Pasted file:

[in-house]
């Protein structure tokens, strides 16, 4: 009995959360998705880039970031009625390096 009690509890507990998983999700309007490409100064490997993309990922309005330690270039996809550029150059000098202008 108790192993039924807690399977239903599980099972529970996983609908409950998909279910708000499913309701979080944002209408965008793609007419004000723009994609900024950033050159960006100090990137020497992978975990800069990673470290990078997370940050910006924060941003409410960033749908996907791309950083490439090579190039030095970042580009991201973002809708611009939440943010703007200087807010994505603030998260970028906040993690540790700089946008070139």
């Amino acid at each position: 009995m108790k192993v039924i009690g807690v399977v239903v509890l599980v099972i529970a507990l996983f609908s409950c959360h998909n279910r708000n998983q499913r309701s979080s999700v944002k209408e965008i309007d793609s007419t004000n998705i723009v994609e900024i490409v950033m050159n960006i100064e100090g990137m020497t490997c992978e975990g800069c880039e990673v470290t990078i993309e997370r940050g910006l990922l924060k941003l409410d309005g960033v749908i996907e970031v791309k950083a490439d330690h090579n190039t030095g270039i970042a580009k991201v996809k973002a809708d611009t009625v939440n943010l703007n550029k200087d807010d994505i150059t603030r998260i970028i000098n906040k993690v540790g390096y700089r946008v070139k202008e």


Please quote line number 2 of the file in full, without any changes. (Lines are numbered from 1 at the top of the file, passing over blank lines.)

């Protein structure tokens, strides 16, 4: 009995959360998705880039970031009625390096 009690509890507990998983999700309007490409100064490997993309990922309005330690270039996809550029150059000098202008 108790192993039924807690399977239903599980099972529970996983609908409950998909279910708000499913309701979080944002209408965008793609007419004000723009994609900024950033050159960006100090990137020497992978975990800069990673470290990078997370940050910006924060941003409410960033749908996907791309950083490439090579190039030095970042580009991201973002809708611009939440943010703007200087807010994505603030998260970028906040993690540790700089946008070139």